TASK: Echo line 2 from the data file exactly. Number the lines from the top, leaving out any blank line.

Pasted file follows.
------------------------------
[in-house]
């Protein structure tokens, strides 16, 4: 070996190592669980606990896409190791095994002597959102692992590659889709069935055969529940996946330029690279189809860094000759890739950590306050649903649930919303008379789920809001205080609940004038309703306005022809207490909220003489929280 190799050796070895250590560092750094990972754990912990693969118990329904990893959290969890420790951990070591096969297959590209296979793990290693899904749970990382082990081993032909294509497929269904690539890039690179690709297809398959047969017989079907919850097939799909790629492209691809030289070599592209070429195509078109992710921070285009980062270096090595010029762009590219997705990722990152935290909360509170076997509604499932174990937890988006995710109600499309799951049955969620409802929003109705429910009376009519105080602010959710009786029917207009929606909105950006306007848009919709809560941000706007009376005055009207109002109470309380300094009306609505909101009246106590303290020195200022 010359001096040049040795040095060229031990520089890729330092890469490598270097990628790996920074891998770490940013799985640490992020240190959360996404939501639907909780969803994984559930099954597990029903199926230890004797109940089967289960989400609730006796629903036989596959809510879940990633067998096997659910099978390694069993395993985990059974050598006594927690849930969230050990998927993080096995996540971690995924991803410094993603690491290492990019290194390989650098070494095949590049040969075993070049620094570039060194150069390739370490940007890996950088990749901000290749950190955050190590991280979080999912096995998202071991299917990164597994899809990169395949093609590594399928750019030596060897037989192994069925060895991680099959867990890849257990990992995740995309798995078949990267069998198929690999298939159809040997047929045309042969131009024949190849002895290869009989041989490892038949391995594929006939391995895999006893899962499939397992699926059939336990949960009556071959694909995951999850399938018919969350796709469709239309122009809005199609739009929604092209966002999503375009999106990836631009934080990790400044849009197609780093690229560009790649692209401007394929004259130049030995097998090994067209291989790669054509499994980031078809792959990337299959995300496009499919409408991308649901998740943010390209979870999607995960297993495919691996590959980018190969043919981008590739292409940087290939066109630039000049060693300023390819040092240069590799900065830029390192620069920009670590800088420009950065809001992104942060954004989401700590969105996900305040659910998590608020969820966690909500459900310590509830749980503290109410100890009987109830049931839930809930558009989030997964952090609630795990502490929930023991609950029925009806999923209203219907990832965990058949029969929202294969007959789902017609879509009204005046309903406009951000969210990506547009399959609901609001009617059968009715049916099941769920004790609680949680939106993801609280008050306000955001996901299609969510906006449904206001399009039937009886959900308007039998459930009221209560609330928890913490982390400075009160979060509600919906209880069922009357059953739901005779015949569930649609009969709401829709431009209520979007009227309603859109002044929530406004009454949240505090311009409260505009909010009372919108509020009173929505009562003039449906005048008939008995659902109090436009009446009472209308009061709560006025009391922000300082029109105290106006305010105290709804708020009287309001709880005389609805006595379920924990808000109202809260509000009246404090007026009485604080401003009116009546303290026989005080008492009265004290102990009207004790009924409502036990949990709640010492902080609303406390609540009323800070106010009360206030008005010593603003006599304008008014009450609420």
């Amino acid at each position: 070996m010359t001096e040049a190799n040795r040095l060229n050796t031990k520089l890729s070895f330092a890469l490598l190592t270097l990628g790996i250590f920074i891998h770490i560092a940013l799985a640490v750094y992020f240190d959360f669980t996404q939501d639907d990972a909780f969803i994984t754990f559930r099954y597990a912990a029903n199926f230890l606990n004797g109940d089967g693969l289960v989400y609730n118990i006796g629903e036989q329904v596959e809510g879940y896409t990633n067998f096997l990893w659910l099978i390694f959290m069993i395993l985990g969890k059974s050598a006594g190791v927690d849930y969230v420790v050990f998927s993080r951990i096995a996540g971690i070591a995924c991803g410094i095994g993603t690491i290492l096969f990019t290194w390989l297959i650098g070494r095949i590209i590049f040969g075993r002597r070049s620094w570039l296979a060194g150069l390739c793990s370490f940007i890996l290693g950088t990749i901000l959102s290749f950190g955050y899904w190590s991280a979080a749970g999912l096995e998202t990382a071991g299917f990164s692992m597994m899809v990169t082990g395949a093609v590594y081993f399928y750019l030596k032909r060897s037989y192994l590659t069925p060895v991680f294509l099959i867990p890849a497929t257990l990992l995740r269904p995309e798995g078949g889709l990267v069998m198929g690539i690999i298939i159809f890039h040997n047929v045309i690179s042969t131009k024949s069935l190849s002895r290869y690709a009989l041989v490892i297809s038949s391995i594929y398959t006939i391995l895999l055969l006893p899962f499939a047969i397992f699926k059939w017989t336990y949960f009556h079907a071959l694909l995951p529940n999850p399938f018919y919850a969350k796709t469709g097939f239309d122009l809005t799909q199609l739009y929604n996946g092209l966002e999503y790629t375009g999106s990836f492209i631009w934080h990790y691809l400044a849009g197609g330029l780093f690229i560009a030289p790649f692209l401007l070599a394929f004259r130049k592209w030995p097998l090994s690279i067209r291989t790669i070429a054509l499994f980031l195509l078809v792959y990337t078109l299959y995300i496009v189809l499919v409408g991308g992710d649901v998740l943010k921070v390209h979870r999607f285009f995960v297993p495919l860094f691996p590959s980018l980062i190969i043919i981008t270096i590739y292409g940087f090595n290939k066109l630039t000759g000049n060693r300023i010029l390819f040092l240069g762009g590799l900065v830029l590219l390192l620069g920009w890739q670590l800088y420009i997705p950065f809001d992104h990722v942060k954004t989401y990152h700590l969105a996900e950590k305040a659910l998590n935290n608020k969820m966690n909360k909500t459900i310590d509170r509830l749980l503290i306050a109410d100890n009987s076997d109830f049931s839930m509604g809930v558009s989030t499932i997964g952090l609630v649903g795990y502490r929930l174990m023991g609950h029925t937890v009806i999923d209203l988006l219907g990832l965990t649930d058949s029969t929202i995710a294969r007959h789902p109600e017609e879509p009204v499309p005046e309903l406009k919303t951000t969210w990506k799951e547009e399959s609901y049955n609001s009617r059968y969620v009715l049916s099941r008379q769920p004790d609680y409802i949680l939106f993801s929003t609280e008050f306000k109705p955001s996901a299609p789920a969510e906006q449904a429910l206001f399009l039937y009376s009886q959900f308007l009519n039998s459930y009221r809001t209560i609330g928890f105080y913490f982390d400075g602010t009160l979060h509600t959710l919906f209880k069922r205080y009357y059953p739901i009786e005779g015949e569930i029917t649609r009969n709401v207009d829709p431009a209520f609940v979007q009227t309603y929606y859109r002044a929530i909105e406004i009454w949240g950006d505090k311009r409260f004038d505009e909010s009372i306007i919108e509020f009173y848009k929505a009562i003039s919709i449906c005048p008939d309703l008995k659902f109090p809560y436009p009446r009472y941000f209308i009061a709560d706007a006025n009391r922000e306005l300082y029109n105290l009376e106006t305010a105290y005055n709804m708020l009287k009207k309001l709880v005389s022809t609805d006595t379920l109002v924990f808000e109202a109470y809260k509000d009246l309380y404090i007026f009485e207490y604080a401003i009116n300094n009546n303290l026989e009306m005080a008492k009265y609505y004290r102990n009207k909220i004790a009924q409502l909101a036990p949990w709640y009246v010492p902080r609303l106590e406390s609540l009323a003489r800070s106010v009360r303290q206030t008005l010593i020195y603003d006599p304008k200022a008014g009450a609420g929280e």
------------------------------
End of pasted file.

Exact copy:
């Protein structure tokens, strides 16, 4: 070996190592669980606990896409190791095994002597959102692992590659889709069935055969529940996946330029690279189809860094000759890739950590306050649903649930919303008379789920809001205080609940004038309703306005022809207490909220003489929280 190799050796070895250590560092750094990972754990912990693969118990329904990893959290969890420790951990070591096969297959590209296979793990290693899904749970990382082990081993032909294509497929269904690539890039690179690709297809398959047969017989079907919850097939799909790629492209691809030289070599592209070429195509078109992710921070285009980062270096090595010029762009590219997705990722990152935290909360509170076997509604499932174990937890988006995710109600499309799951049955969620409802929003109705429910009376009519105080602010959710009786029917207009929606909105950006306007848009919709809560941000706007009376005055009207109002109470309380300094009306609505909101009246106590303290020195200022 010359001096040049040795040095060229031990520089890729330092890469490598270097990628790996920074891998770490940013799985640490992020240190959360996404939501639907909780969803994984559930099954597990029903199926230890004797109940089967289960989400609730006796629903036989596959809510879940990633067998096997659910099978390694069993395993985990059974050598006594927690849930969230050990998927993080096995996540971690995924991803410094993603690491290492990019290194390989650098070494095949590049040969075993070049620094570039060194150069390739370490940007890996950088990749901000290749950190955050190590991280979080999912096995998202071991299917990164597994899809990169395949093609590594399928750019030596060897037989192994069925060895991680099959867990890849257990990992995740995309798995078949990267069998198929690999298939159809040997047929045309042969131009024949190849002895290869009989041989490892038949391995594929006939391995895999006893899962499939397992699926059939336990949960009556071959694909995951999850399938018919969350796709469709239309122009809005199609739009929604092209966002999503375009999106990836631009934080990790400044849009197609780093690229560009790649692209401007394929004259130049030995097998090994067209291989790669054509499994980031078809792959990337299959995300496009499919409408991308649901998740943010390209979870999607995960297993495919691996590959980018190969043919981008590739292409940087290939066109630039000049060693300023390819040092240069590799900065830029390192620069920009670590800088420009950065809001992104942060954004989401700590969105996900305040659910998590608020969820966690909500459900310590509830749980503290109410100890009987109830049931839930809930558009989030997964952090609630795990502490929930023991609950029925009806999923209203219907990832965990058949029969929202294969007959789902017609879509009204005046309903406009951000969210990506547009399959609901609001009617059968009715049916099941769920004790609680949680939106993801609280008050306000955001996901299609969510906006449904206001399009039937009886959900308007039998459930009221209560609330928890913490982390400075009160979060509600919906209880069922009357059953739901005779015949569930649609009969709401829709431009209520979007009227309603859109002044929530406004009454949240505090311009409260505009909010009372919108509020009173929505009562003039449906005048008939008995659902109090436009009446009472209308009061709560006025009391922000300082029109105290106006305010105290709804708020009287309001709880005389609805006595379920924990808000109202809260509000009246404090007026009485604080401003009116009546303290026989005080008492009265004290102990009207004790009924409502036990949990709640010492902080609303406390609540009323800070106010009360206030008005010593603003006599304008008014009450609420």